The Quebec Press Council says La Presse erred in using unauthorized photo of veil-clad Montrealers to illustrate a review of a book on Islamic fundamentalism
Author: Chris Taylor
Source: The Gazette, August 5, 1997, p. A4
Original title: Picture didn’t fit: press council : The Quebec Press Council says La Presse erred in using unauthorized photo of veil-clad Montrealers to illustrate a review of a book on Islamic fundamentalism.
A controversial book review and accompanying headline and photograph that ran in La Presse last November have received mixed reviews from the Quebec Press Council.
Journalist Martine Turenne’s article on Yolande Geadah’s book, Veiled Women: Fundamentalisms Unmasked, appeared Nov. 17, 1996.
A complaint was lodged soon after, claiming that the review, by addressing the book’s harsh appraisal of Islam, promoted a racist and distorted image of the religion.
Also criticized were the article’s headline, The Veil: Beyond All Rationality, and an accompanying photograph,taken two years earlier, of veil-wearing young Montrealers.
In its decision last month, the press council found that while both the headline and Turenne’s work were beyond reproach, the use of the unauthorized photograph was not.
“At the heart of the question – the journalistic approach – the council judged that the work was well done,” the press council’s secretary-general, Robert Maltais, said yesterday.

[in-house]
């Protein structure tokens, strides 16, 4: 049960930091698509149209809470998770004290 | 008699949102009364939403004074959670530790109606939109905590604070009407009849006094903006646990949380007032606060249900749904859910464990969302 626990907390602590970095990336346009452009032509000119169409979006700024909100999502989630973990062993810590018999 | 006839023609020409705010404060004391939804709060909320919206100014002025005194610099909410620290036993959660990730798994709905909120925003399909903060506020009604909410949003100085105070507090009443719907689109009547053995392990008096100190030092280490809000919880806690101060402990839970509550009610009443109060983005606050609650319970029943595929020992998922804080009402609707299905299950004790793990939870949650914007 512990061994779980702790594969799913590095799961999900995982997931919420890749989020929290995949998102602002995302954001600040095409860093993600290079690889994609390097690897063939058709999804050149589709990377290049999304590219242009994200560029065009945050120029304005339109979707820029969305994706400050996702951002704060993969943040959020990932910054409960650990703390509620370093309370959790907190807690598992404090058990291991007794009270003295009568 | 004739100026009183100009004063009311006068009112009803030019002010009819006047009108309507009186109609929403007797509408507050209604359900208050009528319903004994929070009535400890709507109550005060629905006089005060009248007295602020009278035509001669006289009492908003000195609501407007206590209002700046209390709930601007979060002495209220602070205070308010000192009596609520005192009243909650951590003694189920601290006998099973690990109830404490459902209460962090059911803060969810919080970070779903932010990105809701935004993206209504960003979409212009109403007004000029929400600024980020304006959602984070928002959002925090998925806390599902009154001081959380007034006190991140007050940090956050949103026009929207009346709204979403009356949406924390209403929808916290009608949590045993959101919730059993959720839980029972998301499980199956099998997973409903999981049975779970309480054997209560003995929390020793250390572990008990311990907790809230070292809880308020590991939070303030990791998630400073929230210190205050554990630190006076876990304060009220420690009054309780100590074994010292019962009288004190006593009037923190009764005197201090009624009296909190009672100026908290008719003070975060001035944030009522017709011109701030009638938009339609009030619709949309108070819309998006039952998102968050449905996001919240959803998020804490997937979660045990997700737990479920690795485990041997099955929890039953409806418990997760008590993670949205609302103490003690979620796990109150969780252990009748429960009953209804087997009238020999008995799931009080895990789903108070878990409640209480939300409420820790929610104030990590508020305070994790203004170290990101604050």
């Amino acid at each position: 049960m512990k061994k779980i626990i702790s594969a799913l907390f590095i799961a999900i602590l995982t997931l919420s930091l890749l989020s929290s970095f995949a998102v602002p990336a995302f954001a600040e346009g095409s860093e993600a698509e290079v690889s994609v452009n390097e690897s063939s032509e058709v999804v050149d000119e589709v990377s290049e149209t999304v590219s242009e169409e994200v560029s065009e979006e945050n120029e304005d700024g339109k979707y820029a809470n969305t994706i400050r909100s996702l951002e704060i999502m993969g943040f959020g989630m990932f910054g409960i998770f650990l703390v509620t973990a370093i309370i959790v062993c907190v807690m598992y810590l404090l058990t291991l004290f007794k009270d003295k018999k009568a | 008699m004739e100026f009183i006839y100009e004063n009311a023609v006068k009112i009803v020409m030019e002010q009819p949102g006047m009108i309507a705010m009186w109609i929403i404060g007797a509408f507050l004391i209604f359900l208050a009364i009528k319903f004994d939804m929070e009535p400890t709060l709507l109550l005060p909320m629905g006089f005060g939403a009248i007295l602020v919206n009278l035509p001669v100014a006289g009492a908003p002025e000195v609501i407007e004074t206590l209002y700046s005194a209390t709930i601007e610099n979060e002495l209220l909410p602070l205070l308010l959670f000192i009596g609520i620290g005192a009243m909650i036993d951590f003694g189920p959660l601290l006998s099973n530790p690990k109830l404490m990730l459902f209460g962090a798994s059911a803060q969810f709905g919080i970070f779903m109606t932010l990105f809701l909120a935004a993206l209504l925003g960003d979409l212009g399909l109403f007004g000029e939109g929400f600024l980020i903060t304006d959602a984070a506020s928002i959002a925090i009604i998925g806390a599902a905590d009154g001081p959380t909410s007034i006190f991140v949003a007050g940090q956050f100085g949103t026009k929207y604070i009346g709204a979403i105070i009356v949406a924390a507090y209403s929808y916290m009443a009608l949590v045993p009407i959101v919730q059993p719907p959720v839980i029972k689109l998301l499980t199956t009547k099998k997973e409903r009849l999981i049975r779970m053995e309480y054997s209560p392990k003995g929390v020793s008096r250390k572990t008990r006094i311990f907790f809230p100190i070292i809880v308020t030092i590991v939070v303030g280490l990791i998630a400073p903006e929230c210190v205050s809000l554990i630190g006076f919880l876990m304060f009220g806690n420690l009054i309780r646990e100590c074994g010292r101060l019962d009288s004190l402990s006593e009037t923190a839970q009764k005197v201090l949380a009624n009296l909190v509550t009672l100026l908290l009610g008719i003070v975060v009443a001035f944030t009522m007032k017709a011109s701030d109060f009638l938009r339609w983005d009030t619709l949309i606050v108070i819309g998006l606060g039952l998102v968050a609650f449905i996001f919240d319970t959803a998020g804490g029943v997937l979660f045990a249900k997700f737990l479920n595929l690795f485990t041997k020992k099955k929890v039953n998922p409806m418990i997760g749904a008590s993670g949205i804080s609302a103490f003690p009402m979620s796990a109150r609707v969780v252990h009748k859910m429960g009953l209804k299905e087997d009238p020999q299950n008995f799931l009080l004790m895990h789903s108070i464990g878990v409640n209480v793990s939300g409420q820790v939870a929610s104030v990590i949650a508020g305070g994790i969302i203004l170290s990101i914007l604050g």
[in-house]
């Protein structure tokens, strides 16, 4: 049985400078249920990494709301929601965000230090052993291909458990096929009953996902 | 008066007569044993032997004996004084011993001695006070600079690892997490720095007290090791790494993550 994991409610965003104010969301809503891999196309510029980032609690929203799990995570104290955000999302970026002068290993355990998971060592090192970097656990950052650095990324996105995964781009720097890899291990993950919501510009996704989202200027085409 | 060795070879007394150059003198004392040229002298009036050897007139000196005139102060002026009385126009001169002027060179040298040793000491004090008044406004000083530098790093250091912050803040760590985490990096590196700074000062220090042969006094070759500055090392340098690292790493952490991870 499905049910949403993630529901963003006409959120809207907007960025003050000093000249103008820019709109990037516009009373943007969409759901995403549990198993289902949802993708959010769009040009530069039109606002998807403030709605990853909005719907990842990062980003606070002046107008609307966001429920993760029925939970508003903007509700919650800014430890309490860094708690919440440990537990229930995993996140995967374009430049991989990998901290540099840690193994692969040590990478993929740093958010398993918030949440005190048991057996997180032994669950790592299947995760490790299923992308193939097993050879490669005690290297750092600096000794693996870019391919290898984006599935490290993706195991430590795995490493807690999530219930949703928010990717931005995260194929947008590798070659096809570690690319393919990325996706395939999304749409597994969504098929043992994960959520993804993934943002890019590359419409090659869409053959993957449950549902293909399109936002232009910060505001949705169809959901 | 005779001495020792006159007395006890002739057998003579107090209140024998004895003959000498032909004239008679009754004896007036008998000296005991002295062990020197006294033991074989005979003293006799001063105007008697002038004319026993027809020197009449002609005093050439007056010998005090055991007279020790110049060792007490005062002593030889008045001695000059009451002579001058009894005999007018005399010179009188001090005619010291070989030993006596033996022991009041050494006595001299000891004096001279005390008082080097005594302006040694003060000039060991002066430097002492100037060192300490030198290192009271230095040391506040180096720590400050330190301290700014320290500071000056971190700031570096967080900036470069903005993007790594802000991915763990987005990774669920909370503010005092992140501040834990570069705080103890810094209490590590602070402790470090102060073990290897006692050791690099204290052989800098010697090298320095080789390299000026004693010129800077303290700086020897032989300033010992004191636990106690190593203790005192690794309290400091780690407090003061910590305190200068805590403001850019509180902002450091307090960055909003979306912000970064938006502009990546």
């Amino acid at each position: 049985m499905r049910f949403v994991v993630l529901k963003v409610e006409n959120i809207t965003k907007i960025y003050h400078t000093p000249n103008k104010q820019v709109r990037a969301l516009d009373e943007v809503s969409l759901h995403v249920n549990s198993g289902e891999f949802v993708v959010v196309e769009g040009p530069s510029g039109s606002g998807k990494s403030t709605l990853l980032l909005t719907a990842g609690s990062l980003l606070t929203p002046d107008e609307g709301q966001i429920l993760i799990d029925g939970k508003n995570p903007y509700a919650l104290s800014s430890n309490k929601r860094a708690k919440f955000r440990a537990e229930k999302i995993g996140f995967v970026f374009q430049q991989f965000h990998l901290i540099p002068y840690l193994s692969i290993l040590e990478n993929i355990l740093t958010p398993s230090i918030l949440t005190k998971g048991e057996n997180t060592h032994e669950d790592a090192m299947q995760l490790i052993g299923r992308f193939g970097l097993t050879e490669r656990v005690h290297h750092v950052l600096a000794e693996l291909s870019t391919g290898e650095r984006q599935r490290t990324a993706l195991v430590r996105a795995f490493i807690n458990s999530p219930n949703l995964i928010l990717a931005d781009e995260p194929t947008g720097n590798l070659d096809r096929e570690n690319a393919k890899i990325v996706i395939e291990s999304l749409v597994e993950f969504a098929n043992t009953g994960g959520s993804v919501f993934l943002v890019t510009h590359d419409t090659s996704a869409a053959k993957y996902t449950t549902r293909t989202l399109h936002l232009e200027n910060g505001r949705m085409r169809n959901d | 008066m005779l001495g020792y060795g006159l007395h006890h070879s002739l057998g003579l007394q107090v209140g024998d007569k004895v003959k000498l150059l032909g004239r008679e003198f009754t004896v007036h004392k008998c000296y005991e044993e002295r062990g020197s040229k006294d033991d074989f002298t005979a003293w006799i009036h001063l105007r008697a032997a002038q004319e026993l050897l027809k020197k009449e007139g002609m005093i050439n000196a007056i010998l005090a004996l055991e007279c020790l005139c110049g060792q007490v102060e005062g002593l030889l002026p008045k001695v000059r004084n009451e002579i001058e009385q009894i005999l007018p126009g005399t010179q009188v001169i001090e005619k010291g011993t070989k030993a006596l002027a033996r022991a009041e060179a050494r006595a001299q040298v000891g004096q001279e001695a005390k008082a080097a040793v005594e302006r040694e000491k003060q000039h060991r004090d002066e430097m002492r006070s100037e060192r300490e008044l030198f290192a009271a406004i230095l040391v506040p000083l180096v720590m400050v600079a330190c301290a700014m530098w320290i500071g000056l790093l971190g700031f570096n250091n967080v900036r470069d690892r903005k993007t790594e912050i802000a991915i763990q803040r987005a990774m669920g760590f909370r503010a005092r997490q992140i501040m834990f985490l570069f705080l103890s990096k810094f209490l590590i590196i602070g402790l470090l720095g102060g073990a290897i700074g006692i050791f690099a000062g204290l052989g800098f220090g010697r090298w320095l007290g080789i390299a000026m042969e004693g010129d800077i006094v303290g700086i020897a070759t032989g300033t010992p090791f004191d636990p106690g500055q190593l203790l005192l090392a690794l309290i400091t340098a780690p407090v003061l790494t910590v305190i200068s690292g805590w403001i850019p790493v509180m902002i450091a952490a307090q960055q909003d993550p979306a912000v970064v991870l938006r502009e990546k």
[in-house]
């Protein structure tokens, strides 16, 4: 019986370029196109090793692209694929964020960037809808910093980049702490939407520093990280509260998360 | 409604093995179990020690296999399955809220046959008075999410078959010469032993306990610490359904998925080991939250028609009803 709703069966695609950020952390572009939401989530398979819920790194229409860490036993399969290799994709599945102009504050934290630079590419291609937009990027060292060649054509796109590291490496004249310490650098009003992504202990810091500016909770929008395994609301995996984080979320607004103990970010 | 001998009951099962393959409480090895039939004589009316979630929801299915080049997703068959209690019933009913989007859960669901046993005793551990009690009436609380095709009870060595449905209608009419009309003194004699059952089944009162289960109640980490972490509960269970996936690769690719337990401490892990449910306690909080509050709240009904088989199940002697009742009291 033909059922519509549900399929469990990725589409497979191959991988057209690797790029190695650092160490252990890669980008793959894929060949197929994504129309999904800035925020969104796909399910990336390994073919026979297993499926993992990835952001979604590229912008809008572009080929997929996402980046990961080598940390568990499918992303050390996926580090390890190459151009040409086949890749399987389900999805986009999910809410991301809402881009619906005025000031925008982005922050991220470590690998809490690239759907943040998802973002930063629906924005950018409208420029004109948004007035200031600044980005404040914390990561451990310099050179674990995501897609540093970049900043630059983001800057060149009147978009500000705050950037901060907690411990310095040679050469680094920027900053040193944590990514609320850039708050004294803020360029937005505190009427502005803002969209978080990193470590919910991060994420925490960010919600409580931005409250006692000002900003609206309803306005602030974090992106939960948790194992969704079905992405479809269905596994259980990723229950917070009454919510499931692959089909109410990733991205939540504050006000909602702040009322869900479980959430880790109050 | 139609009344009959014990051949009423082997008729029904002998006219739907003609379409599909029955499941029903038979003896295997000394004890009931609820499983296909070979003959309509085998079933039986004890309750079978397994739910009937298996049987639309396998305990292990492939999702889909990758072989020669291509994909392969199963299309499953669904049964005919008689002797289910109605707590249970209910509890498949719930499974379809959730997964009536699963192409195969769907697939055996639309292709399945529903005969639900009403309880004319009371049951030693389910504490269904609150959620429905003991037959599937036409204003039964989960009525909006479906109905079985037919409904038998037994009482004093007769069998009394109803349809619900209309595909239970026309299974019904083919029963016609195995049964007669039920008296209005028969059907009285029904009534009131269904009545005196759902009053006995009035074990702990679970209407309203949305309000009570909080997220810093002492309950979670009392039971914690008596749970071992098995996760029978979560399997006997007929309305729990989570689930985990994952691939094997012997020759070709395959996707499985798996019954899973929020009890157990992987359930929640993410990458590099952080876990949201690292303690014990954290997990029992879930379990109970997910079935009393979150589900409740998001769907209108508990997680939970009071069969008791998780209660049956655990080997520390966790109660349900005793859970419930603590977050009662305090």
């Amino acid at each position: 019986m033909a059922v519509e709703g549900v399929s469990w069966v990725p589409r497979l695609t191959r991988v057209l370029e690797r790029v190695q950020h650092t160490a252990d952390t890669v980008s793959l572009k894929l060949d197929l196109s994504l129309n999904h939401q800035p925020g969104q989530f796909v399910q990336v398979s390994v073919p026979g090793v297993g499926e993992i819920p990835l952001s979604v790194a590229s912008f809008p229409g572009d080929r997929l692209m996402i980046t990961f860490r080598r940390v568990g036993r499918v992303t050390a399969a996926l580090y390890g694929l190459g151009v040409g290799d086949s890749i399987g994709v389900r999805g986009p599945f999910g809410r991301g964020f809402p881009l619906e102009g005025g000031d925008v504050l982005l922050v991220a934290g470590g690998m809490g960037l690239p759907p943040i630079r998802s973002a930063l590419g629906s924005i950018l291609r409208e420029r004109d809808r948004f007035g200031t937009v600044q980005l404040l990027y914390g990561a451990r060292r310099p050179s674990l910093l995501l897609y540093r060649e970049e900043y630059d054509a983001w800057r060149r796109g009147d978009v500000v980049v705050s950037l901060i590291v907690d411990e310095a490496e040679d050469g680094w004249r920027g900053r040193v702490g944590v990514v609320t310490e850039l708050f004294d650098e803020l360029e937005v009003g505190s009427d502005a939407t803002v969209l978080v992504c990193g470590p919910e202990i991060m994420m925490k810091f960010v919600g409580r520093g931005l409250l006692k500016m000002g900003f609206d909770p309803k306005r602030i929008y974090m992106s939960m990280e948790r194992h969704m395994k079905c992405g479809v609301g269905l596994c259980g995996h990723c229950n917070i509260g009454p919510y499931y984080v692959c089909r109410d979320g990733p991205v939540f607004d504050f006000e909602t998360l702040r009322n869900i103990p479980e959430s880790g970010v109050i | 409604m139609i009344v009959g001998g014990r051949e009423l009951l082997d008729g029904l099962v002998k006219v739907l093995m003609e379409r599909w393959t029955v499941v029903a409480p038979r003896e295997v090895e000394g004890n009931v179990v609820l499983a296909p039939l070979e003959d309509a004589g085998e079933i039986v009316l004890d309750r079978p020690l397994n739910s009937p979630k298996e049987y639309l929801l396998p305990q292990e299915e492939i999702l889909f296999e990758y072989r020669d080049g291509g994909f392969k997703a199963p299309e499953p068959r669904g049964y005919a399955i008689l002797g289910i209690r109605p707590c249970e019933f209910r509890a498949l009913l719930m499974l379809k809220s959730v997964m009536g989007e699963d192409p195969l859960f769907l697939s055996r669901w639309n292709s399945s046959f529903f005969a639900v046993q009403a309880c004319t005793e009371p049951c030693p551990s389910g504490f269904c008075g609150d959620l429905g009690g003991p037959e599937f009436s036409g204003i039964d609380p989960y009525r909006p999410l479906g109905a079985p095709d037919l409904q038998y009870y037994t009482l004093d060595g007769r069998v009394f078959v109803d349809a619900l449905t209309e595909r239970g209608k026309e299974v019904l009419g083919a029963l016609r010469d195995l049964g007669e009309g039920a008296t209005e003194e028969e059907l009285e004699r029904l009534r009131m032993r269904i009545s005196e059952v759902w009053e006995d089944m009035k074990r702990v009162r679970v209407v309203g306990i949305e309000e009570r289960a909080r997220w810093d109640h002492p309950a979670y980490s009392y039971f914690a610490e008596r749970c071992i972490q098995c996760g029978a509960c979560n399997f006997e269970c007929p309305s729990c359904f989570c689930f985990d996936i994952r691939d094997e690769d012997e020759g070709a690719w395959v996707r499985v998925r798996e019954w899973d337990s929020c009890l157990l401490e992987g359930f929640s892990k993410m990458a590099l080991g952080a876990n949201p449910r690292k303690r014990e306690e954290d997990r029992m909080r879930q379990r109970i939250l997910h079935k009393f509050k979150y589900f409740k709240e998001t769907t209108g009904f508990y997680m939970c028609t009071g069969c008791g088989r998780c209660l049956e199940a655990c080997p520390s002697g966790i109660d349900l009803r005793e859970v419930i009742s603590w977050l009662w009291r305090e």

“But the photo posed a problem because it didn’t have anything to do with the article. It might correspond visually, but you can’t use it in that kind of context.”
“What it tells us is that we have to be even more vigilant,” La Presse managing editor Marcel Desjardins said of the decision, which doesn’t carry any financial penalty.
The complaint had been filed in January by Sheema Khan, a member of the Montreal chapter of the Council on American-Islamic Relations.
Khan later withdrew her complaint about the review, after accepting that Turenne had to describe the book’s contents. But Khan pressed ahead with complaints about the headline and accompanying photo.
“This is something new for the Muslim community, in the sense of going through existing channels,” Khan said.
“It’s nice to know that we can go to the press council or some official agency, which will hear our complaints and judge fairly.”
The families of the photographed women aren’t considering legal action against the newspaper.
The Quebec Press Council says La Presse erred in using unauthorized photo of veil-clad Montrealers to illustrate a review of a book on Islamic fundamentalism.